IndyCar: Pagenaud adjusting nicely to changes for 2015 season


His hometown has changed. His team has changed. His car and manufacturer have changed.

Just as importantly, so has his hair and business attire at the track.

About the only thing that hasn’t changed for Simon Pagenaud in 2015 is his talent level, and the Frenchman’s ability to develop new machinery and then wring the neck out of it should be one of the most fascinating storylines to watch in the Verizon IndyCar Series season.

Pagenaud’s move from Honda-powered Schmidt Peterson Motorsports to Chevrolet-powered Team Penske was one that was as earth shattering as could possibly occur in modern day IndyCar.

The rich got richer as Penske expanded to a fourth IndyCar for the first time, but for Pagenaud, it was an opportunity he had to take.

It is a chance that is a case of both driver and team “future-proofing” themselves. Pagenaud has the stability of a team with Penske’s accolades, history and reputation, and Penske has, along with defending series champion Will Power, two drivers for the next five or six years, provided Juan Pablo Montoya and Helio Castroneves are closer to the ends of their careers than the beginning.

Along with the move came the other elements that make a driver Penske material: the all-black attire, the shorter hair, and a move from Indianapolis to Charlotte.

It was that, he said, that is one of the bigger adjustments he’ll make in 2015 even more than the team or car change.

“It’s been good. It’s actually been easy,” Pagenaud told MotorSportsTalk. “I had so much time. It was a good thing to have so much time (this offseason) to adjust.

“The move was a big thing. I had been in Indy for nine years. My American roots were built there. My business was there, so I had to move all that, and adjust with the moving. It’s the one thing you don’t see outwardly, is the business growth.”

But immediately, Pagenaud said he already loves his new city.

“Life is great in Charlotte,” he said. “There’s a great racing community there and great weather for training.

“It’s awesome to be close to Team Penske. With such a change, it was important to be there for the professional side. You have to study and know what it will be like to be at the first race.”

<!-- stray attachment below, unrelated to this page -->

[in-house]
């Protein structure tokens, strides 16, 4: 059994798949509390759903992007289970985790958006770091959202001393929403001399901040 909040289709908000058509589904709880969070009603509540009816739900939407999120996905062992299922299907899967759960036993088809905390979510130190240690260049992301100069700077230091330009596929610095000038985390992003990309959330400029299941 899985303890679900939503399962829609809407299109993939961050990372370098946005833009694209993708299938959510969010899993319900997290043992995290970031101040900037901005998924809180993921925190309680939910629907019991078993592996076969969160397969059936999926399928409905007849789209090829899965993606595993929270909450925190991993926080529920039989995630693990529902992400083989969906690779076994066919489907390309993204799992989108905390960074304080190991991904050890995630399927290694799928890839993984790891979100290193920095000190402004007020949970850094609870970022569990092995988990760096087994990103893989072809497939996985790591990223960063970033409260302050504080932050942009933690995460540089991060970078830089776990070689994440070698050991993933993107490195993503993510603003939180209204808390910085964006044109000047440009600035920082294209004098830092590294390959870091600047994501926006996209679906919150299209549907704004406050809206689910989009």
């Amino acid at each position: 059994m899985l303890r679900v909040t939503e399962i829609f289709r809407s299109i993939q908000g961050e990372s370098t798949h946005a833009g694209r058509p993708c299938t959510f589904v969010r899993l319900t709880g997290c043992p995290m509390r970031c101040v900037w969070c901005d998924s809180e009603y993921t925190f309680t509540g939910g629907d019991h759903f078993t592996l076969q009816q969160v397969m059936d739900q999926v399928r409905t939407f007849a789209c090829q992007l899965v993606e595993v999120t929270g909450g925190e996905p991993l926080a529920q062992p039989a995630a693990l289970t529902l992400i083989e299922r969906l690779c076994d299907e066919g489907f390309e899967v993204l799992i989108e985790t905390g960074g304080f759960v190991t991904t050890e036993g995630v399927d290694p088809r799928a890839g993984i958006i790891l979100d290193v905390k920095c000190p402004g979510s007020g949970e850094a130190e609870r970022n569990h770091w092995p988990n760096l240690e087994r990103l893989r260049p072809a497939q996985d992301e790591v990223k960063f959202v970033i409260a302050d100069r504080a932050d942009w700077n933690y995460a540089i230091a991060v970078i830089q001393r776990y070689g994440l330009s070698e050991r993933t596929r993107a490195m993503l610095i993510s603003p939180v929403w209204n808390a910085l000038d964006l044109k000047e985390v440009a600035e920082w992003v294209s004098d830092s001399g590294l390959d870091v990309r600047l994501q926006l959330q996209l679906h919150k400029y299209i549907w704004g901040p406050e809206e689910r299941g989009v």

Pagenaud has brought his longtime engineer Ben Bretzman with him, and the pair should be a potent threat together out of the box in the No. 22 Verizon Chevrolet.

The innate knowledge the two have with each other should ease the transition process for both of them.

“We don’t have much testing, so the need is there to understand technically where they are at,” Pagenaud explained. “To bring Ben Bretzman with me, now the duo is back together. Team Penske hired him, and that makes things easier.

“The first move to Penske is huge. Having the resources, and everything behind that, we have only one option: to do well. Having the new engine and new aero kit is very cool for me.”

Pagenaud’s sports car experience – he is renowned for his development work with a series of different HPD/Acura prototypes over a five-year period from 2008 through 2012, and was also part of Peugeot’s factory lineup – should pay dividends as aero kits come to IndyCar this year.

He was part of the test lineup for Chevrolet’s model at Circuit of the Americas over the winter, but hasn’t tested the new kit since. He did well with Bretzman in the 2014 aero-spec package at NOLA Motorsports Park last week.

“There’s been a lot of development since then even,” Pagenaud said. “The engineers have been working days and nights, but as hard as they’ve worked they must have improved a lot. It’s quite a tremendous piece of equipment.

“I’m more excited for myself as a driver! It will have more grip, downforce, and be faster. We should be quite a bit faster.”

Pagenaud will have already had two races under his belt by the time the IndyCar season opens in St. Petersburg on March 29.

He’s been added as a third driver to the No. 4 Corvette Racing Corvette C7.R at the Rolex 24 at Daytona and Mobil 1 Twelve Hours of Sebring. Pagenaud finished third at Daytona and looks to end a string of runner-up results at Sebring next month.